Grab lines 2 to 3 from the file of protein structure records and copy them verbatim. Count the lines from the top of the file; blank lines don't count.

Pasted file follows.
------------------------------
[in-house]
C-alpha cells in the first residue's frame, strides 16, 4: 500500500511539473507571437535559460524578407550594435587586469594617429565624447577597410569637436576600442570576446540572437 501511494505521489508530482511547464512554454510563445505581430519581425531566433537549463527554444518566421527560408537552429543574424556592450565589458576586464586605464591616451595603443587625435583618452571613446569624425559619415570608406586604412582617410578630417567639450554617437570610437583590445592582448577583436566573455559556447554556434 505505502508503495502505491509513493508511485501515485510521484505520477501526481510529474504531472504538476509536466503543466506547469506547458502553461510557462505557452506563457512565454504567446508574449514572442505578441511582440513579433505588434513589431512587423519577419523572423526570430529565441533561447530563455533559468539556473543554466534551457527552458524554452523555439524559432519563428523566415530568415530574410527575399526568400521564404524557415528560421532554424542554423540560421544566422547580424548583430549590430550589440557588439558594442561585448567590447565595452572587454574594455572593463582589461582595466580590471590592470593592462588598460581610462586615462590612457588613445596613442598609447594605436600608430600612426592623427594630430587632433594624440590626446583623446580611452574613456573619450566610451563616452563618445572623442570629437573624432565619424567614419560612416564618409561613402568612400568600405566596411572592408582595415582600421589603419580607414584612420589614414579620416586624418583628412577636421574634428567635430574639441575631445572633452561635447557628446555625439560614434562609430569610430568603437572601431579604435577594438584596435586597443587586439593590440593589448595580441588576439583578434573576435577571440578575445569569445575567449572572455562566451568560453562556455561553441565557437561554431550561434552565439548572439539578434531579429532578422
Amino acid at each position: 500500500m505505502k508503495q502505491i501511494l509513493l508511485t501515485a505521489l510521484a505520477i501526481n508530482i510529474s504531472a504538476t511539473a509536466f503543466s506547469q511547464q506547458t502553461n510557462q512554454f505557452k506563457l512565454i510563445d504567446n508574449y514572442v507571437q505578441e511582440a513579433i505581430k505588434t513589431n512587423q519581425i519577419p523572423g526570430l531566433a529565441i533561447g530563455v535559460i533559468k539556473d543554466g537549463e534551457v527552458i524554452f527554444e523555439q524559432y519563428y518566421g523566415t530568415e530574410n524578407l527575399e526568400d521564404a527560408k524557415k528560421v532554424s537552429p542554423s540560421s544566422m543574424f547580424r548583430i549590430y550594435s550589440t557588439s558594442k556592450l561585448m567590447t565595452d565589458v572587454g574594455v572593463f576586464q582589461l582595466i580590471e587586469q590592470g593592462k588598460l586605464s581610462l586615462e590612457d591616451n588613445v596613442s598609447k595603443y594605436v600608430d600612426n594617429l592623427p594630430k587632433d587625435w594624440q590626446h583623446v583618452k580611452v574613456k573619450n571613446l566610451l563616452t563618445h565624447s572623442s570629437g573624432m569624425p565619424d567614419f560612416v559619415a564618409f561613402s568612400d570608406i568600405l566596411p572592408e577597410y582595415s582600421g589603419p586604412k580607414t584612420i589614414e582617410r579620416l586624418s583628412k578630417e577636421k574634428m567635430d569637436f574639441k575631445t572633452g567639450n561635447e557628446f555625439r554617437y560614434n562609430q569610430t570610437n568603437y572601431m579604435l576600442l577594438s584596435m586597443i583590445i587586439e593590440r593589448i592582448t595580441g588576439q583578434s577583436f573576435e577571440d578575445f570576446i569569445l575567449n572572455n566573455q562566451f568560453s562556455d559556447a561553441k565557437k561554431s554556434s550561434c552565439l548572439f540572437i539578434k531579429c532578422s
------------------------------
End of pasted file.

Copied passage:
C-alpha cells in the first residue's frame, strides 16, 4: 500500500511539473507571437535559460524578407550594435587586469594617429565624447577597410569637436576600442570576446540572437 501511494505521489508530482511547464512554454510563445505581430519581425531566433537549463527554444518566421527560408537552429543574424556592450565589458576586464586605464591616451595603443587625435583618452571613446569624425559619415570608406586604412582617410578630417567639450554617437570610437583590445592582448577583436566573455559556447554556434 505505502508503495502505491509513493508511485501515485510521484505520477501526481510529474504531472504538476509536466503543466506547469506547458502553461510557462505557452506563457512565454504567446508574449514572442505578441511582440513579433505588434513589431512587423519577419523572423526570430529565441533561447530563455533559468539556473543554466534551457527552458524554452523555439524559432519563428523566415530568415530574410527575399526568400521564404524557415528560421532554424542554423540560421544566422547580424548583430549590430550589440557588439558594442561585448567590447565595452572587454574594455572593463582589461582595466580590471590592470593592462588598460581610462586615462590612457588613445596613442598609447594605436600608430600612426592623427594630430587632433594624440590626446583623446580611452574613456573619450566610451563616452563618445572623442570629437573624432565619424567614419560612416564618409561613402568612400568600405566596411572592408582595415582600421589603419580607414584612420589614414579620416586624418583628412577636421574634428567635430574639441575631445572633452561635447557628446555625439560614434562609430569610430568603437572601431579604435577594438584596435586597443587586439593590440593589448595580441588576439583578434573576435577571440578575445569569445575567449572572455562566451568560453562556455561553441565557437561554431550561434552565439548572439539578434531579429532578422
Amino acid at each position: 500500500m505505502k508503495q502505491i501511494l509513493l508511485t501515485a505521489l510521484a505520477i501526481n508530482i510529474s504531472a504538476t511539473a509536466f503543466s506547469q511547464q506547458t502553461n510557462q512554454f505557452k506563457l512565454i510563445d504567446n508574449y514572442v507571437q505578441e511582440a513579433i505581430k505588434t513589431n512587423q519581425i519577419p523572423g526570430l531566433a529565441i533561447g530563455v535559460i533559468k539556473d543554466g537549463e534551457v527552458i524554452f527554444e523555439q524559432y519563428y518566421g523566415t530568415e530574410n524578407l527575399e526568400d521564404a527560408k524557415k528560421v532554424s537552429p542554423s540560421s544566422m543574424f547580424r548583430i549590430y550594435s550589440t557588439s558594442k556592450l561585448m567590447t565595452d565589458v572587454g574594455v572593463f576586464q582589461l582595466i580590471e587586469q590592470g593592462k588598460l586605464s581610462l586615462e590612457d591616451n588613445v596613442s598609447k595603443y594605436v600608430d600612426n594617429l592623427p594630430k587632433d587625435w594624440q590626446h583623446v583618452k580611452v574613456k573619450n571613446l566610451l563616452t563618445h565624447s572623442s570629437g573624432m569624425p565619424d567614419f560612416v559619415a564618409f561613402s568612400d570608406i568600405l566596411p572592408e577597410y582595415s582600421g589603419p586604412k580607414t584612420i589614414e582617410r579620416l586624418s583628412k578630417e577636421k574634428m567635430d569637436f574639441k575631445t572633452g567639450n561635447e557628446f555625439r554617437y560614434n562609430q569610430t570610437n568603437y572601431m579604435l576600442l577594438s584596435m586597443i583590445i587586439e593590440r593589448i592582448t595580441g588576439q583578434s577583436f573576435e577571440d578575445f570576446i569569445l575567449n572572455n566573455q562566451f568560453s562556455d559556447a561553441k565557437k561554431s554556434s550561434c552565439l548572439f540572437i539578434k531579429c532578422s